From its inception as a tiny Melbourne store in the 1970’s, to becoming the linchpin that paved the way for electronic dance music in Australia and New Zealand, Central Station Records’ status as an iconic dance music brand didn’t arrive without its trials and tribulations.
Music Wars: The Sound of the Underground tells the story of two unlikely entrepreneurs (Giuseppe ‘Jo’ Palumbo and Morgan Williams) who contended with legal threats, supply embargoes and intimidation tactics in the fight to let dance music emerge from the underground.
Penned by Rell Hannah and featuring 50+ interviews with DJs, producers and entrepreneurial creatives, Music Wars is out June 23.
The good people over at Central Station have sent us an excerpt so you can ‘try before you buy‘, check it out below:
From chapter 3, Freedom (1979-1980)
A twenty-nine year old Italian immigrant now known as Jo Palumbo first stepped into this aggressive environment in 1975. While working full-time in finance, he partnered up with two friends to open JIST Records, a store at 77 Chapel Street in the inner Melbourne suburb of Windsor. But he stayed in the background, doing the books and tax returns in his spare time, only rarely dealing with customers and suppliers. When JIST started losing money, Jo figured that it was a simple problem – his partners weren’t putting enough effort into customer service. They were sleeping in after big nights out, failing to open the store for the all-important weekend trade. After a few years of frustration, he bought out his friends’ shares and hired someone else to run the store. But the idea of getting behind the counter at his own place grew on him. By the troubled year of 1979, he had become disillusioned with his employer, because GMAC was making too many wrong decisions for his liking.
Every weekday, he took a train from Glen Waverly to the city, arriving at Flinders Street Station and walking up a ramp into the Princes Gate Arcade, under what is now Federation Square. Along the way, he passed a record store. ‘It was a funny little place, about four metres by four, run by a middle-aged man,’ he remembers. ‘His stock was basic – mostly country music and Australian rock – but I liked talking to him about music.’ One day, Jo noticed a sign in the shop’s window: ‘This business is for sale’. So he went inside and asked the price.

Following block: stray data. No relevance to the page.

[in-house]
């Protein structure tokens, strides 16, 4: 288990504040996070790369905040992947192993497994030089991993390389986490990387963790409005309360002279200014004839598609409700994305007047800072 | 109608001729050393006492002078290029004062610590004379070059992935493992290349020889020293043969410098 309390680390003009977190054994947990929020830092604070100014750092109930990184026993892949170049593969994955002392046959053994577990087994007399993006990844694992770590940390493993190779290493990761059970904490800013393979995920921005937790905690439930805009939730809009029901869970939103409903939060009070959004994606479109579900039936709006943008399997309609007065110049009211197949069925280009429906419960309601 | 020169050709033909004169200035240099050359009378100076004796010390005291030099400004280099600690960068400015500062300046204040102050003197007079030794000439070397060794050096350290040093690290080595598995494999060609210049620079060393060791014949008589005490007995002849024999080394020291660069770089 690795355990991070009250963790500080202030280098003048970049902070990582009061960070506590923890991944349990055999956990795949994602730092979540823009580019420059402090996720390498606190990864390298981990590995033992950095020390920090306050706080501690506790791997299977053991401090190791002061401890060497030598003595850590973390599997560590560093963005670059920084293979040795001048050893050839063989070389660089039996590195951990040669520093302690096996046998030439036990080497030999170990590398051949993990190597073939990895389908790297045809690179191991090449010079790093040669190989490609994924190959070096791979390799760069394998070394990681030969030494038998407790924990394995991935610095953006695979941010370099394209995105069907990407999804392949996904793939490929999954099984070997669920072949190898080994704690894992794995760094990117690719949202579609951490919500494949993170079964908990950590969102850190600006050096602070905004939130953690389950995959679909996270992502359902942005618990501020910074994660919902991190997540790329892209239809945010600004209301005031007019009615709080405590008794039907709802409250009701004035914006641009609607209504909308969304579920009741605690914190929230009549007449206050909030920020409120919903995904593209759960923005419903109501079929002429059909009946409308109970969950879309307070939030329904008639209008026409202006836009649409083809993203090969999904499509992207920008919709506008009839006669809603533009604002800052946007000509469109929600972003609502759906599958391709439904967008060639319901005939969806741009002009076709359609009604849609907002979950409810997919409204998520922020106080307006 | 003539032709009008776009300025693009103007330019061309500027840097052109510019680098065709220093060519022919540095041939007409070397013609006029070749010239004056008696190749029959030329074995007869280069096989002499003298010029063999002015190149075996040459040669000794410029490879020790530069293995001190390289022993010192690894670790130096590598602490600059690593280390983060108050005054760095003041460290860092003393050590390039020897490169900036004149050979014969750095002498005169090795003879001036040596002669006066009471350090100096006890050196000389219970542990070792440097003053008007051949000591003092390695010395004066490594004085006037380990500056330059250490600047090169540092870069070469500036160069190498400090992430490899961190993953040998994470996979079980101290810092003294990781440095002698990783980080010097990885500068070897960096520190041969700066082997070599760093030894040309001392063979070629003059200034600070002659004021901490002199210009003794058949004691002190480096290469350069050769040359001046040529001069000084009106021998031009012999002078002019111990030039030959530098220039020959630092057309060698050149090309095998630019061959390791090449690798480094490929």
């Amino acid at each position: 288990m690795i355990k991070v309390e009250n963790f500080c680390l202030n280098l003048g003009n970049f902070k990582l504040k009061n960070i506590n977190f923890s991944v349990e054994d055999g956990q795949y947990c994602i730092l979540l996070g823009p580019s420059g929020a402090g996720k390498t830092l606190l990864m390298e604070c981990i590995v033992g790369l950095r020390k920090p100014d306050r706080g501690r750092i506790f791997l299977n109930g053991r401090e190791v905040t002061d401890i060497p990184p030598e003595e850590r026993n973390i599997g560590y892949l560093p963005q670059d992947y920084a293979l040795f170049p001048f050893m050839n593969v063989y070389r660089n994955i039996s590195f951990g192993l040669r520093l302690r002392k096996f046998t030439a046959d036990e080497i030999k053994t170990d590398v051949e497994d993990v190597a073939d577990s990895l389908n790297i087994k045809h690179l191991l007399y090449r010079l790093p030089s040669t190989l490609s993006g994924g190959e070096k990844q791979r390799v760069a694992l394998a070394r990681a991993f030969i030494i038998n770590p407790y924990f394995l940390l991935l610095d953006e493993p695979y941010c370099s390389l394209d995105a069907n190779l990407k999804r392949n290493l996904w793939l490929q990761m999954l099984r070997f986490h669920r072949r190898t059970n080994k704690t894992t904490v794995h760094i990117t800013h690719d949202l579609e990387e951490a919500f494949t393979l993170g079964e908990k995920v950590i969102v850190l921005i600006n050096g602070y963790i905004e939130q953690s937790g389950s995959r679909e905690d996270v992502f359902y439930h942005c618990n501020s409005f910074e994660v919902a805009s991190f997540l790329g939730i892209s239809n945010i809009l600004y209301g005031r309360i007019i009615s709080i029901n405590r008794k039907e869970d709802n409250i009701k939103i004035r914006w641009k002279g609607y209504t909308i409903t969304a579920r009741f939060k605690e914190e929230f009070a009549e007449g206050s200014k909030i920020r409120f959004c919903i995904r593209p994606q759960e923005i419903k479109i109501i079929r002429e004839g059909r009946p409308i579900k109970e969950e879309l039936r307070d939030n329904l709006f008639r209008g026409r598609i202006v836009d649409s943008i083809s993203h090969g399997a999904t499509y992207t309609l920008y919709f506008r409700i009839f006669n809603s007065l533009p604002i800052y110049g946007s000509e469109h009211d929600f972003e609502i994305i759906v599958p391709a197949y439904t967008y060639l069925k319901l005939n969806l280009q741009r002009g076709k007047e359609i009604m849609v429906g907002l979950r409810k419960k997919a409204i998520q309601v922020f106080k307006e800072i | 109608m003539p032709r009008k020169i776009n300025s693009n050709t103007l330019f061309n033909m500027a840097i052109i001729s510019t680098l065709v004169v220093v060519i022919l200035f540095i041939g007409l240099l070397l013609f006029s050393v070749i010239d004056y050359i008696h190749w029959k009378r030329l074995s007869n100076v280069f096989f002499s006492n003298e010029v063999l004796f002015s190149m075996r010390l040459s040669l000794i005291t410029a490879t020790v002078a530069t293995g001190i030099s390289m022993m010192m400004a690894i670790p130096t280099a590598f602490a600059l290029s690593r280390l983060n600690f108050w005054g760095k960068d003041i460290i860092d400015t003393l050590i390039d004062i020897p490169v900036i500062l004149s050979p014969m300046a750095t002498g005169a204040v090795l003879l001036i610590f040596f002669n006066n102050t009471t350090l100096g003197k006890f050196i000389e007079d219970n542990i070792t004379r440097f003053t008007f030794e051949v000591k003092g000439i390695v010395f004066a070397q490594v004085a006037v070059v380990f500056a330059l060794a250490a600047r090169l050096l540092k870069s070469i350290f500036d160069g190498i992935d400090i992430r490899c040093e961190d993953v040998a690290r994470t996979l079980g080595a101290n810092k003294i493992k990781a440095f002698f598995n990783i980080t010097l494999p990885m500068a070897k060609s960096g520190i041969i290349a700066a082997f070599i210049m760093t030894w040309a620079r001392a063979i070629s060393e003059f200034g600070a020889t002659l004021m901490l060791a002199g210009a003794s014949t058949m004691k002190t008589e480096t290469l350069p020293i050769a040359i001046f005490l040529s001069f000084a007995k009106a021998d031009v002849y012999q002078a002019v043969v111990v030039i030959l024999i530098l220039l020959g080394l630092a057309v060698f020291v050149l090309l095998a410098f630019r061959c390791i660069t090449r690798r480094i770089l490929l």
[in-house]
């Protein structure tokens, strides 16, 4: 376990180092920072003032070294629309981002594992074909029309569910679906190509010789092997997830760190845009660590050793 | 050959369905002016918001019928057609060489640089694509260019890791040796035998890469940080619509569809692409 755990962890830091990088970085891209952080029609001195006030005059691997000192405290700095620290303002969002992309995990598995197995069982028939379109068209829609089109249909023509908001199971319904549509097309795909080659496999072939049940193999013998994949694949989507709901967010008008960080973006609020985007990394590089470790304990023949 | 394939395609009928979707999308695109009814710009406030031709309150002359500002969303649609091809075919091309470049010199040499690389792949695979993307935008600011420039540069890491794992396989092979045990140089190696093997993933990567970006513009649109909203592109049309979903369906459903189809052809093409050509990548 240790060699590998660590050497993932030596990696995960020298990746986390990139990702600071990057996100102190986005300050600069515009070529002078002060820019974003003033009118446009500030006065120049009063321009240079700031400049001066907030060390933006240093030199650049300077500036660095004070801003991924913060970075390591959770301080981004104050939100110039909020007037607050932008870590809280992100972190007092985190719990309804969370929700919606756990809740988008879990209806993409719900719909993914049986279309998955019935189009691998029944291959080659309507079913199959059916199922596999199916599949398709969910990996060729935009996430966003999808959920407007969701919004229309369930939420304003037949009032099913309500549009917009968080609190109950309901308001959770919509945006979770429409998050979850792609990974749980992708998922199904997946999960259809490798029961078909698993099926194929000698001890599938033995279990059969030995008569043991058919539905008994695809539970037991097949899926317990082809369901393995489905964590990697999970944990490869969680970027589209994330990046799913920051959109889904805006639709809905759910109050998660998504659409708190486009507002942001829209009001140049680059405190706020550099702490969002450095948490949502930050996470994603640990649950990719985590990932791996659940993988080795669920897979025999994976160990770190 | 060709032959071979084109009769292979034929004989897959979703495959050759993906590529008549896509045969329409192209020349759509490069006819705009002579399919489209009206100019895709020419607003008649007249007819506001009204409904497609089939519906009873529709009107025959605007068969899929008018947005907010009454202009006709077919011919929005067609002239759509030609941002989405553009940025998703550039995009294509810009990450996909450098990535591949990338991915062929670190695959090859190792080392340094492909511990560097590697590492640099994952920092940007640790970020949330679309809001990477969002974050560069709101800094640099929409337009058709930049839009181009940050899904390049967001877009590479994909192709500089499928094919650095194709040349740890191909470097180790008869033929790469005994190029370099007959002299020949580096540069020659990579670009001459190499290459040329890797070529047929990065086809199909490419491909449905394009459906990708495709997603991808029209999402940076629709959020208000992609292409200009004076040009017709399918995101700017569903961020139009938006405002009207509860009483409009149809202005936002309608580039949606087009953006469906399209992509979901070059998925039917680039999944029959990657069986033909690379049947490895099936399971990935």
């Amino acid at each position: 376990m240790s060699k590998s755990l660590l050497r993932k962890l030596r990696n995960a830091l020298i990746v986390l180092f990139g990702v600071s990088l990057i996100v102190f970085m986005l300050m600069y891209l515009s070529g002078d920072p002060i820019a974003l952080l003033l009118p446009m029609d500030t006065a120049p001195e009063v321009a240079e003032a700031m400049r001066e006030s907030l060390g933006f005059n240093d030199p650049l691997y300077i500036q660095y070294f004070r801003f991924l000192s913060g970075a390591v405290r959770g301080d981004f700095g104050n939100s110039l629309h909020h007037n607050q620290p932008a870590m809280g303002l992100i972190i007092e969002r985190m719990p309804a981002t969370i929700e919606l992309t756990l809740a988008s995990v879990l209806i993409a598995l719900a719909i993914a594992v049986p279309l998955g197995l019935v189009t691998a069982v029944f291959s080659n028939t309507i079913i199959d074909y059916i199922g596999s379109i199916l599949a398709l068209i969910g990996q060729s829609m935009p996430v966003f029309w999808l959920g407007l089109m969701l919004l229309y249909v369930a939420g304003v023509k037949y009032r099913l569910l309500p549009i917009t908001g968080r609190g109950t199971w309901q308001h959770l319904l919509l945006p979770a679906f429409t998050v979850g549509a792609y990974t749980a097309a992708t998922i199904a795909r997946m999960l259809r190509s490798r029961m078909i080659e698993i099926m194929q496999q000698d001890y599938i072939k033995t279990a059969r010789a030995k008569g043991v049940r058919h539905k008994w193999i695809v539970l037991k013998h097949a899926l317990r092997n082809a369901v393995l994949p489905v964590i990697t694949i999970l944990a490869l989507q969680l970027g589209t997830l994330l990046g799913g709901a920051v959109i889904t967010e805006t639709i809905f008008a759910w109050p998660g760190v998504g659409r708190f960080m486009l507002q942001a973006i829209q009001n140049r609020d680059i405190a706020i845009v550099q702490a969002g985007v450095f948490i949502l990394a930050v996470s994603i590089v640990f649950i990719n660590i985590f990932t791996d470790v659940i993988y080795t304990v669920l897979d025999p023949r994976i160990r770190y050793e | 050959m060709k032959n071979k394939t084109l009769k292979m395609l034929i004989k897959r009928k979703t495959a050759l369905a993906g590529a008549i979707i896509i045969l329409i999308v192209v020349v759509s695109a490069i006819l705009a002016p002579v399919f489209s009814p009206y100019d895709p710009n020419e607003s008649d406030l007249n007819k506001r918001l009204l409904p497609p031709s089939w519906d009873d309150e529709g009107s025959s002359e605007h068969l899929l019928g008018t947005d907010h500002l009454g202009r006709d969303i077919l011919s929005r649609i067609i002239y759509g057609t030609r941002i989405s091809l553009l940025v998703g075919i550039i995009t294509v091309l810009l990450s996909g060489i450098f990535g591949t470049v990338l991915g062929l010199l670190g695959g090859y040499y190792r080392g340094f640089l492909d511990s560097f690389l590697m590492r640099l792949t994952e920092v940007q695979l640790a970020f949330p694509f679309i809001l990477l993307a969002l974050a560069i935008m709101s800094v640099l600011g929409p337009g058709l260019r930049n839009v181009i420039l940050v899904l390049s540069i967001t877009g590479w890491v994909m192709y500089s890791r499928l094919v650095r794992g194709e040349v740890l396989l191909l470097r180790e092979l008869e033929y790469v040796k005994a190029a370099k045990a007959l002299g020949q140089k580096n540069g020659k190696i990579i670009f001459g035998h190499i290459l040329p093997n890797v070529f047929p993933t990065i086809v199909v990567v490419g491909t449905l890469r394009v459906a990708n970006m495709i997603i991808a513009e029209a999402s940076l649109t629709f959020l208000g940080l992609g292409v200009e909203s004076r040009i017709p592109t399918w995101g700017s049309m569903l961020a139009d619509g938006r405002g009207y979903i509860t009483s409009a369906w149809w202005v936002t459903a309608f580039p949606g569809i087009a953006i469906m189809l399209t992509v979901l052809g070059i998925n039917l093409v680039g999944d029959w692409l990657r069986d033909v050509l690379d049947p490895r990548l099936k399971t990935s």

‘Six hundred dollars,’ came the reply. Looking around, it didn’t take Jo long to recognise a bargain – the value of the stock and fittings was well above the asking price. ‘I’ve taken a job at TDK Australia selling blank cassette tapes,’ explained the vendor. ‘I need to get out. I’m happy to sell cheaply.’
Deal done, Jo quit his job and began running the store. It was a big leap of faith. He had been making good money selling motorcar finance and insurance and he was a relative novice in the record business. The vendor’s new job had given him an idea, though, and he put in a big order for TDK blank tapes to sell in his new shop. That would prove a good decision, as the do-it-yourself mix tape was taking off in a big way. The appearance of the boom box in the mid 70s had allowed people to record from radio to cassette on the one portable device.
In the tiny space, Jo began mulling over a new name. JIST was too much associated with other people, other times. Aware that great cities around the world had central stations, he decided to purloin that term. The funny little store’s best asset was its location – a stone’s throw from Flinders Street Station, the hub of Melbourne’s suburban rail lines. After a search at the registry office showed availability, he registered ‘Central Station Records and Tapes’ (and variants) as business names. The next step was commissioning a logo. A French graphic artist from Heidelberg in Melbourne was paid $50 for the original design, which resembled the symbol used by the London Underground. Without twigging to the visual reference, Jo registered the artwork as his trademark. A wooden sign bearing the name, Central Station Records and Tapes, was hung on chains in the window.
To begin with, the new store carried top forty singles and albums, including by disco divas Donna Summer and Diana Ross, as well as earlier gay icons from Barbra Streisand to Peggy Lee. But customers started asking for titles Jo had never heard of, like La Bamba by Antonio Rodriguez, Love Attack by Ferrara, Holy Ghost by The Bar-Kays and Rapper’s Delight by The Sugarhill Gang. Jo rang all of the obvious suppliers – the local branches of multinational recording companies – but none of them had heard or cared about these songs. The innocent that he was in those days, he made no progress discovering more until a customer suggested Billboard magazine as a good source of info. The magazine was a revelation. All of the songs people had been asking for appeared on its charts of top-selling American music.